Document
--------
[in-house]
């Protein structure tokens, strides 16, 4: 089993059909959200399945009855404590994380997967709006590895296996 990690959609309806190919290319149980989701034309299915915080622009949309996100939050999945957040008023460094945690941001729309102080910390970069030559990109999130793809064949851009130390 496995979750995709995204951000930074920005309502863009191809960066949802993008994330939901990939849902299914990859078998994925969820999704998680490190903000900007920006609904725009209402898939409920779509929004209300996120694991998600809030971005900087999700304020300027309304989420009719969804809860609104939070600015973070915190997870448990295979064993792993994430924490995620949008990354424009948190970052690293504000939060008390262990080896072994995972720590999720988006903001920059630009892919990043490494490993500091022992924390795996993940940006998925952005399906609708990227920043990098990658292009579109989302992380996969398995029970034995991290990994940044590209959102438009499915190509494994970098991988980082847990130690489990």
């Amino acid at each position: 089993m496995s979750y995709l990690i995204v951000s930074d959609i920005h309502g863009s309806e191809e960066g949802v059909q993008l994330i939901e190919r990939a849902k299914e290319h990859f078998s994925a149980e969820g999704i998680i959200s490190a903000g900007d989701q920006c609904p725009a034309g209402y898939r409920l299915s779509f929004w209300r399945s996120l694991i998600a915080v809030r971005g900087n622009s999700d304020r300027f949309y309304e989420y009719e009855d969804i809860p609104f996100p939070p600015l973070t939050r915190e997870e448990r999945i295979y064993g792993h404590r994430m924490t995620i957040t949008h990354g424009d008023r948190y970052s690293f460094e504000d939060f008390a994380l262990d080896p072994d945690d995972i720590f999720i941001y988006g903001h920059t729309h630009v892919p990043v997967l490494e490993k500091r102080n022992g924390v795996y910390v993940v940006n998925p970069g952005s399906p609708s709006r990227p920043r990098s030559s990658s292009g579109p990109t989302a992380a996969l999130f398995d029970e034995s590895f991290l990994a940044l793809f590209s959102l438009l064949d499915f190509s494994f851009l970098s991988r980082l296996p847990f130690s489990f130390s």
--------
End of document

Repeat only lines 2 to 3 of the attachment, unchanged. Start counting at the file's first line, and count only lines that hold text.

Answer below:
């Protein structure tokens, strides 16, 4: 089993059909959200399945009855404590994380997967709006590895296996 990690959609309806190919290319149980989701034309299915915080622009949309996100939050999945957040008023460094945690941001729309102080910390970069030559990109999130793809064949851009130390 496995979750995709995204951000930074920005309502863009191809960066949802993008994330939901990939849902299914990859078998994925969820999704998680490190903000900007920006609904725009209402898939409920779509929004209300996120694991998600809030971005900087999700304020300027309304989420009719969804809860609104939070600015973070915190997870448990295979064993792993994430924490995620949008990354424009948190970052690293504000939060008390262990080896072994995972720590999720988006903001920059630009892919990043490494490993500091022992924390795996993940940006998925952005399906609708990227920043990098990658292009579109989302992380996969398995029970034995991290990994940044590209959102438009499915190509494994970098991988980082847990130690489990």
């Amino acid at each position: 089993m496995s979750y995709l990690i995204v951000s930074d959609i920005h309502g863009s309806e191809e960066g949802v059909q993008l994330i939901e190919r990939a849902k299914e290319h990859f078998s994925a149980e969820g999704i998680i959200s490190a903000g900007d989701q920006c609904p725009a034309g209402y898939r409920l299915s779509f929004w209300r399945s996120l694991i998600a915080v809030r971005g900087n622009s999700d304020r300027f949309y309304e989420y009719e009855d969804i809860p609104f996100p939070p600015l973070t939050r915190e997870e448990r999945i295979y064993g792993h404590r994430m924490t995620i957040t949008h990354g424009d008023r948190y970052s690293f460094e504000d939060f008390a994380l262990d080896p072994d945690d995972i720590f999720i941001y988006g903001h920059t729309h630009v892919p990043v997967l490494e490993k500091r102080n022992g924390v795996y910390v993940v940006n998925p970069g952005s399906p609708s709006r990227p920043r990098s030559s990658s292009g579109p990109t989302a992380a996969l999130f398995d029970e034995s590895f991290l990994a940044l793809f590209s959102l438009l064949d499915f190509s494994f851009l970098s991988r980082l296996p847990f130690s489990f130390s």